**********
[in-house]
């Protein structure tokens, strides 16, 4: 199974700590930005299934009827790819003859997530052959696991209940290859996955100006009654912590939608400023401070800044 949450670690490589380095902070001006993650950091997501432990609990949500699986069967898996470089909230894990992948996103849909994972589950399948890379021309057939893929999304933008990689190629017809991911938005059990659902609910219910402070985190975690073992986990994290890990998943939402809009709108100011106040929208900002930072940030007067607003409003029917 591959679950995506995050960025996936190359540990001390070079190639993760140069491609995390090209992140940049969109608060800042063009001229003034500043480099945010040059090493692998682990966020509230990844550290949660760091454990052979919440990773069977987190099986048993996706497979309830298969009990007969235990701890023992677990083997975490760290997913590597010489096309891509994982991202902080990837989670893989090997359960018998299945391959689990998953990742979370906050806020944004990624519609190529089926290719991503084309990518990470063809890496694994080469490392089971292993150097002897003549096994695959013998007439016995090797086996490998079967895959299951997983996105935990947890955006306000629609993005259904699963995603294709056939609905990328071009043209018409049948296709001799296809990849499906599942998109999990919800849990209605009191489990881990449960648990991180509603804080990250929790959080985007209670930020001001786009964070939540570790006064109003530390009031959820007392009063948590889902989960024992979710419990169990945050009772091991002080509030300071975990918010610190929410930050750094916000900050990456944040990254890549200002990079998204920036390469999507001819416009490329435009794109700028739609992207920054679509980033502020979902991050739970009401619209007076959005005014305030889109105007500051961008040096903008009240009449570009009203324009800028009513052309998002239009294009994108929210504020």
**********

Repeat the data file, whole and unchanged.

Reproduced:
[in-house]
């Protein structure tokens, strides 16, 4: 199974700590930005299934009827790819003859997530052959696991209940290859996955100006009654912590939608400023401070800044 949450670690490589380095902070001006993650950091997501432990609990949500699986069967898996470089909230894990992948996103849909994972589950399948890379021309057939893929999304933008990689190629017809991911938005059990659902609910219910402070985190975690073992986990994290890990998943939402809009709108100011106040929208900002930072940030007067607003409003029917 591959679950995506995050960025996936190359540990001390070079190639993760140069491609995390090209992140940049969109608060800042063009001229003034500043480099945010040059090493692998682990966020509230990844550290949660760091454990052979919440990773069977987190099986048993996706497979309830298969009990007969235990701890023992677990083997975490760290997913590597010489096309891509994982991202902080990837989670893989090997359960018998299945391959689990998953990742979370906050806020944004990624519609190529089926290719991503084309990518990470063809890496694994080469490392089971292993150097002897003549096994695959013998007439016995090797086996490998079967895959299951997983996105935990947890955006306000629609993005259904699963995603294709056939609905990328071009043209018409049948296709001799296809990849499906599942998109999990919800849990209605009191489990881990449960648990991180509603804080990250929790959080985007209670930020001001786009964070939540570790006064109003530390009031959820007392009063948590889902989960024992979710419990169990945050009772091991002080509030300071975990918010610190929410930050750094916000900050990456944040990254890549200002990079998204920036390469999507001819416009490329435009794109700028739609992207920054679509980033502020979902991050739970009401619209007076959005005014305030889109105007500051961008040096903008009240009449570009009203324009800028009513052309998002239009294009994108929210504020």